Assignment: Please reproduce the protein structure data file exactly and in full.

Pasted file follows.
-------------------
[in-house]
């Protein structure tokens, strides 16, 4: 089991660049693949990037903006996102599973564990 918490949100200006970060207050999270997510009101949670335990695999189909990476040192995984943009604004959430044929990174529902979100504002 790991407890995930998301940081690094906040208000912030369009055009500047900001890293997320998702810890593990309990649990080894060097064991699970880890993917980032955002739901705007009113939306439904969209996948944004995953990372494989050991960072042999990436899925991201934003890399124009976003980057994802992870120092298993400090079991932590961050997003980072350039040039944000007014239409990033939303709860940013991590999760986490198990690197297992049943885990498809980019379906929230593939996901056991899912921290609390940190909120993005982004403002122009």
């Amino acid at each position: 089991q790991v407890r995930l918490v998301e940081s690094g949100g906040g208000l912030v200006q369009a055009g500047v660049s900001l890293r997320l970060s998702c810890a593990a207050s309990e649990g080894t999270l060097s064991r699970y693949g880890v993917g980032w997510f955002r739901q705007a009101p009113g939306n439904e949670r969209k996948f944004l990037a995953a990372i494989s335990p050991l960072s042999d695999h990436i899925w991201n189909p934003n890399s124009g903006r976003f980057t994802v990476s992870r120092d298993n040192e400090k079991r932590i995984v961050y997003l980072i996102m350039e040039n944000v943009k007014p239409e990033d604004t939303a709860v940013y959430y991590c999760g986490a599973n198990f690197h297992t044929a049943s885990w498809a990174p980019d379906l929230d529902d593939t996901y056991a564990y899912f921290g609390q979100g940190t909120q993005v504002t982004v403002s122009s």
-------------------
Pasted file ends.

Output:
[in-house]
């Protein structure tokens, strides 16, 4: 089991660049693949990037903006996102599973564990 918490949100200006970060207050999270997510009101949670335990695999189909990476040192995984943009604004959430044929990174529902979100504002 790991407890995930998301940081690094906040208000912030369009055009500047900001890293997320998702810890593990309990649990080894060097064991699970880890993917980032955002739901705007009113939306439904969209996948944004995953990372494989050991960072042999990436899925991201934003890399124009976003980057994802992870120092298993400090079991932590961050997003980072350039040039944000007014239409990033939303709860940013991590999760986490198990690197297992049943885990498809980019379906929230593939996901056991899912921290609390940190909120993005982004403002122009």
């Amino acid at each position: 089991q790991v407890r995930l918490v998301e940081s690094g949100g906040g208000l912030v200006q369009a055009g500047v660049s900001l890293r997320l970060s998702c810890a593990a207050s309990e649990g080894t999270l060097s064991r699970y693949g880890v993917g980032w997510f955002r739901q705007a009101p009113g939306n439904e949670r969209k996948f944004l990037a995953a990372i494989s335990p050991l960072s042999d695999h990436i899925w991201n189909p934003n890399s124009g903006r976003f980057t994802v990476s992870r120092d298993n040192e400090k079991r932590i995984v961050y997003l980072i996102m350039e040039n944000v943009k007014p239409e990033d604004t939303a709860v940013y959430y991590c999760g986490a599973n198990f690197h297992t044929a049943s885990w498809a990174p980019d379906l929230d529902d593939t996901y056991a564990y899912f921290g609390q979100g940190t909120q993005v504002t982004v403002s122009s």